AKH docs fear job loss
Fewer surgeries will be carried out at Austria’s biggest clinic if the government does not invest more, doctors have warned.
The Federal Chamber of Doctors and the works council of Vienna’s General Hospital (AKH) said yesterday (Mon) fewer nurses would be on night duty in the coming months due to the financial situation. They warned fewer surgeries could be carried out soon because of the federal coalition’s unwillingness to come up for soaring costs. The clinic needs an additional nine million Euros this year and twice as much in 2012, according to the chamber.
Vienna Medical University (MedUni) director Wolfgang Schütz said already in August that public budget freezes may negatively affect patient services at the country’s largest clinic. He demanded additional payments from the Austrian government of Social Democrats (SPÖ) and the People’s Party (ÖVP) of 100 million Euros between 2013 and 2015 to keep the quality of treatment, surgeries and care up.
The AKH receives over 100 million Euros from the city of Vienna a year. It stopped hiring new staff to replace retiring nurses, carers and doctors some months ago. Schütz explained that public subsidies were worse year after year due to increasing costs and inflation. The MedUni is part of the AKH. The clinic is situated in Vienna-Alsergrund. The AKH uses university funds to pay around one in three of AKH’s 9,000 employees, according to Schütz.
“The collapse of this huge institution can be predicted if no U-turn is made on the budgetary path the government chose to take,” Doctors’ Chamber President Walter Dorner announced yesterday. He warned that the MedUni would have no other option but to make cuts. He appealed to Science Minister Karlheinz Töchterle to increase the funds for Austria’s universities. Töchterle is not a member of a political party. He was nominated by the ÖVP to succeed Beatrix Karl as science minister in April.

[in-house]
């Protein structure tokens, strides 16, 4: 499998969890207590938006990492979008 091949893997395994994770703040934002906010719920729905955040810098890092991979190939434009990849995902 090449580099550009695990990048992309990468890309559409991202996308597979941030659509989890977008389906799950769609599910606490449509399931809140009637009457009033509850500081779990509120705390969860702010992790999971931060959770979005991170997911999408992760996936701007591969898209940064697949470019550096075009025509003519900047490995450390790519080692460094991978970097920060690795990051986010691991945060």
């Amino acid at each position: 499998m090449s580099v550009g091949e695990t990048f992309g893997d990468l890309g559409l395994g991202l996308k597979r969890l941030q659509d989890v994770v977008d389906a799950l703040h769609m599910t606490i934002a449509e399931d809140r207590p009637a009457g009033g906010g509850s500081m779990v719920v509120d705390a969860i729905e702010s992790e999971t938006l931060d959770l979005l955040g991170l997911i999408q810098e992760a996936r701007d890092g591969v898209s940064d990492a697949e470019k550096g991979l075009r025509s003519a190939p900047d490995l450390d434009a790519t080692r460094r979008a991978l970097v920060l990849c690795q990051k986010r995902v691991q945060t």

Dorner explained that an increase of investments into higher education and research would also help the MedUni which employs AKH’s doctors. Carers, nurses, cleaners and janitors are paid by the city of Vienna which is governed by a coalition of Social Democrats and the Green Party.
Around 180 of the currently employed 1,500 doctors could lose their jobs, according to chamber officials. A spokesman for the federal science ministry stressed that the financial stability of the MedUni was “secure” until the end of next year. He underlined that Töchterle was holding “positive” talks with ÖVP Finance Minister Maria Fekter about how much the state would spend on universities and colleges from 2013. AKH doctors were not impressed by the statement. They announced plans to hold a general summit to discuss future measures next week – and refused to rule out taking to the streets.
A MedUni employee representative explained today that AKH’s anaesthesia and surgery ward would certainly be affected by a budget freeze. He added that the clinic’s gynaecology and dermatology departments may feel the impact too. “We expect a 30 per cent decline of surgery capacity,” he warned.
Reports have it that patients could be confronted with longer waiting periods at AKH’s emergency ward. A private association set up by works council members to ensure the hospital’s quality standards already received donations from worried patients and residents of Vienna, according to the Kurier. Opposition members appealed to the SPÖ-ÖVP coalition to bolster Austria’s universities with one billion Euros of additional subsidies next year. Töchterle stressed he had nothing against higher investments, but emphasised that he was still in favour of a comeback of tuition fees. Universities stopped charging students three years ago. All parties represented in the parliament expect the ÖVP backed the proposal to abolish the fees.
Töchterle recently said about the situation at Austria’s universities: “Structural problems cannot be solved only by spending higher amounts.” He said they should be allowed to order students to pay fees. He presented a legal expert’s report which allegedly showed that the current law was not keeping the institutions from doing so. The SPÖ, which opposes a reintroduction of tuition fees, assigned other legal experts to interpret the constitution – who delivered contrary claims.
The AKH is one of 12 public clinics in Austrian capital Vienna. The city’s SPÖ-Greens government said last March it intended to reduce the number to seven by 2030. SPÖ Vienna Councillor Sonja Wehsely rubbished concerns that such a reform meant a worsening of the quality of services offered to patients at the medical institutions. She claimed jobs were not at risk because of the upcoming restructuring process.